Posted by: Matthew Molinari | April 6, 2011

Harrah’s & Data Mining (Blog #13)

Harrah’s had a genius plan – look at what your customers are telling you and use it to make them happier. Surprising, that was a revolutionary idea in the gaming industry. For many years the casinos had looked to high rollers to bring in the real money. There was little or no research to prove it but that model was widely accepted so no one challenged it.

Harrah’s eventually got out of that box and began to look at the data, all of it free, that was being provided by gamblers using their player cards. What had begun as a promotion truly turned into a way to get massive quantities of data on customer habits. By simply using the card, customers were filling out a “survey” every time they gambled. What they found out was that by focusing on the high rollers and not the average customer, the casino was letting money walk out the door.

The idea soon became, rather than telling the customer that they want huge lavish casinos with water slides, Harrah’s could determine what actually mattered to the customer. Not surprisingly, it was customer service that really mattered. The most intriguing model that Harrah’s used was that every customer shouldn’t be treated the same. Harrah’s began to flaunt the differences between the levels of customers and used this to build a desire to get to the next “level”.

Much in the same way that a company can rely on employees always looking for the next promotion, Harrah’s relied on a Gold customer to desire what a Platinum customer had. Achieving it was easy – just spend more at Harrah’s and you’ll get to that level of service.  This idea fed directly into Harrah’s belief that better customer service led to more repeat business and repeat customers were where the big money was.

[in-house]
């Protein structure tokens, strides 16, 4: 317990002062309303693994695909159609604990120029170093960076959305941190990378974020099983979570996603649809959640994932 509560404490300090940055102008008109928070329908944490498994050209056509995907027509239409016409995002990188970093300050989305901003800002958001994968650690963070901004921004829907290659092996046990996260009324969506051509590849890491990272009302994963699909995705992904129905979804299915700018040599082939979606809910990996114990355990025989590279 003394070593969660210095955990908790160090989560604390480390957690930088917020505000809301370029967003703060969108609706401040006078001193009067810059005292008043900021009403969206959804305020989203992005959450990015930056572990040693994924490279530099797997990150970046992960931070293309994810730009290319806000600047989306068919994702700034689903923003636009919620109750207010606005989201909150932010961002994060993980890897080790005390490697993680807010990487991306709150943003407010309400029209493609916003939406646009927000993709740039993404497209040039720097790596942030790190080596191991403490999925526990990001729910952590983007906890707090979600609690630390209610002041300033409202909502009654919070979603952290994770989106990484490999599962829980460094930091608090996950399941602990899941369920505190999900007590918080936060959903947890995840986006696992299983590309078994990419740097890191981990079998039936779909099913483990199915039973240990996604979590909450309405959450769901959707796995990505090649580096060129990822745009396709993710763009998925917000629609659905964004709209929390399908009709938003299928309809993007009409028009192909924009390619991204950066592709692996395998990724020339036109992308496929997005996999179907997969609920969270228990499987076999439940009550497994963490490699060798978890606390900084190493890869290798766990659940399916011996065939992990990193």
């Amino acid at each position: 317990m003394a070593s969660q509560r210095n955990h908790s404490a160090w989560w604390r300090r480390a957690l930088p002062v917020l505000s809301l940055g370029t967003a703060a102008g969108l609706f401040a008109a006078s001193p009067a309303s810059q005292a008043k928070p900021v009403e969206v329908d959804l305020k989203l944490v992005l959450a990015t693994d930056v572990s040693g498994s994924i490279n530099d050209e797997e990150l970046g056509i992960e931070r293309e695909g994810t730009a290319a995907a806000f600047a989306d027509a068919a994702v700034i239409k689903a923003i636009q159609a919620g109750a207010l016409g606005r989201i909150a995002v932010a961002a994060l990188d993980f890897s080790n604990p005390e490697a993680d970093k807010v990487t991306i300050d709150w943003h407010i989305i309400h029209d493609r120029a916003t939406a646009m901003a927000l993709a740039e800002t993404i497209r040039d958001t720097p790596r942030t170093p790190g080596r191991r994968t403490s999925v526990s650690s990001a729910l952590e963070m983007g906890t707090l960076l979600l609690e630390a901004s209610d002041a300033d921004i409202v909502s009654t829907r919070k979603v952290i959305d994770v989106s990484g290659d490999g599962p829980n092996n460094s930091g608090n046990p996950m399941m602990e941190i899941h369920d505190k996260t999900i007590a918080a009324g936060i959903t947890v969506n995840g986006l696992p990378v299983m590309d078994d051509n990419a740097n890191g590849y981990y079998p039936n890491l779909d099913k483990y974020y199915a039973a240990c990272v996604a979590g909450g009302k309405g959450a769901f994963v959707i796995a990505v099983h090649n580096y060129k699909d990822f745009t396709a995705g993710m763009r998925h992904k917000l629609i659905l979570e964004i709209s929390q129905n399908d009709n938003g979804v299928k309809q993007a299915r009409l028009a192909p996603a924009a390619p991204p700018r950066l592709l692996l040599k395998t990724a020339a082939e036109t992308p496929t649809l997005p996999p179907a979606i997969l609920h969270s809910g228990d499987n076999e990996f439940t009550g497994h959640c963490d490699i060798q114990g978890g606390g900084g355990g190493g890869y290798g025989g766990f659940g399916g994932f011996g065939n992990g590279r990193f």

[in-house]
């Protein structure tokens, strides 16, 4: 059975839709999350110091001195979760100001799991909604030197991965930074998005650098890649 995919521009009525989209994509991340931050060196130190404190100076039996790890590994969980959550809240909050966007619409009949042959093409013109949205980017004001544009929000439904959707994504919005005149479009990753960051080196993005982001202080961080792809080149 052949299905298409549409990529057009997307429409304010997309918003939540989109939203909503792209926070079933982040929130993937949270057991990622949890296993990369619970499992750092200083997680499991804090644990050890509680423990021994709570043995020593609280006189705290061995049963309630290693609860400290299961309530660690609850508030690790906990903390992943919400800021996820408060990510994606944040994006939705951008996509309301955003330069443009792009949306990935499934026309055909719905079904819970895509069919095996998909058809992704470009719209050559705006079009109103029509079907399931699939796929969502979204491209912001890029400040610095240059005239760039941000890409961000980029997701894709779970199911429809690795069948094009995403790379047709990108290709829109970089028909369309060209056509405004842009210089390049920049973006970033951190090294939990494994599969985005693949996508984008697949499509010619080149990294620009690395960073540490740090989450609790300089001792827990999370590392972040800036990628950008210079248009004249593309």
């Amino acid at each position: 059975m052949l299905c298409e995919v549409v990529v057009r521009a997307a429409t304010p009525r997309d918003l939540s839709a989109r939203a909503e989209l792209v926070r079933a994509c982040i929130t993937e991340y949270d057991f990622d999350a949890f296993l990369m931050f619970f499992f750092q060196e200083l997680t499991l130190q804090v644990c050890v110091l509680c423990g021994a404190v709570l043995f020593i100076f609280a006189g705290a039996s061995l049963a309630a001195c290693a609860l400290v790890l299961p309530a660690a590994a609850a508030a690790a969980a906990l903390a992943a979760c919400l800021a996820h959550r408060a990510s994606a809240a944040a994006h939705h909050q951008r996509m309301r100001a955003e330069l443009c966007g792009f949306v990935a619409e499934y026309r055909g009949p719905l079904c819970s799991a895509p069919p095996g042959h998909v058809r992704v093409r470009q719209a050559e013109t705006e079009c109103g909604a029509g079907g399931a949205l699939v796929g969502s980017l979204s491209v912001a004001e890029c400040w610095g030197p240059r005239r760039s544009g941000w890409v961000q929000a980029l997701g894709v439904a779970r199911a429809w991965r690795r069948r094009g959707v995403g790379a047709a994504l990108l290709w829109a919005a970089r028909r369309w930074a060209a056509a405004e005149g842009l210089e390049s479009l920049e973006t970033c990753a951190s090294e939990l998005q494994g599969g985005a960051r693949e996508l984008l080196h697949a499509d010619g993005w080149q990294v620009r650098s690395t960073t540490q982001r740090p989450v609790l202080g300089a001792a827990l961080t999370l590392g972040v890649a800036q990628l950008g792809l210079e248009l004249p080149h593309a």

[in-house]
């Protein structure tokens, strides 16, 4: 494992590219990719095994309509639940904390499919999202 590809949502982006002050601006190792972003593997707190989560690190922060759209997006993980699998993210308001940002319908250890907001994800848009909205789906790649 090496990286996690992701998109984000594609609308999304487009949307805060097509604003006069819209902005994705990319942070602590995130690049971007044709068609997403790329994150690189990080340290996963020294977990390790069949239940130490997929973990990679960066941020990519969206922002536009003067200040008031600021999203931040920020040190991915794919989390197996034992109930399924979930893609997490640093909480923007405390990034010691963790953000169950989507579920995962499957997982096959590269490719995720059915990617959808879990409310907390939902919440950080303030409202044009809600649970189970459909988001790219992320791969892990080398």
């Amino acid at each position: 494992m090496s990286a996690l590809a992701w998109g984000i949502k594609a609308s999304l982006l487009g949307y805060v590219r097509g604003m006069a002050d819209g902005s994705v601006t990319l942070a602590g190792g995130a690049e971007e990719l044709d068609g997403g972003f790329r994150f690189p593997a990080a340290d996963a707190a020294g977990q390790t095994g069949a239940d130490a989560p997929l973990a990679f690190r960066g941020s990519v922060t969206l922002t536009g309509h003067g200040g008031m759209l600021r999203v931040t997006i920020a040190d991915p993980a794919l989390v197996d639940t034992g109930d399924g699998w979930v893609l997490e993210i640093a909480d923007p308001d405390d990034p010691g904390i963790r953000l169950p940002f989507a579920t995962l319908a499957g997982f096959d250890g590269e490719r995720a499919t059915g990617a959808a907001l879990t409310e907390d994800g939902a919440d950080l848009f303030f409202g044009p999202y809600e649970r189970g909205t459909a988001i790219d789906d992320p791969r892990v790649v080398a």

It is really a brilliant idea.  Show the customer that in order to get the best treatment they need to spend more knowing that the better a customer is treated the more they will end up spending. It created a model that provided for continued future business that a new “gimmick” hotel could not. After all, having a lion cage on the casino floor only draws a customer for so long if customer service isn’t backing it up.

The funny thing about the data mines Harrah’s ended up creating was that they were made almost by accident. The idea was simply to create a new way to track and give out comps. Over time, they began to notice that the cards gave information on everything from sex, age, and gambling frequency to what machines people wanted to play. Based on the data, Harrah’s was able to locate groups of machines in specific places to target the right people.

Other company’s had the same cards with the same data but they used their marketing program to drive the Reward Program. Harrah’s did the complete opposite. They used the cards to create marketing plans based on the information they pulled. The main marketing program they developed was that nobody knew their customers better than Harrah’s did.

Harrah’s created both and internal and external marketing plan to really drive home the importance of customer service. They completely reworked the way they hired, trained and motivated employees to reflect this. Incentives at all levels were based strongly, but not solely, on customer satisfaction scores. In order to achieve that, Harrah’s had to start from the bottom and rework the process of how and who was hired. High turnover meant that employees weren’t trained on how to give great service. Hiring the right person, and making sure they stayed happy became the first step to getting repeat customers.

In the end, these changes really allowed Harrah’s to become successful because their business became based on a steady stream of repeat customers. This meant that Harrah’s wasn’t as susceptible to the drops in tourism that can occur. They also hadn’t spent billions building new hotels and restaurants so there was not the same level of stress when rooms couldn’t be filled.


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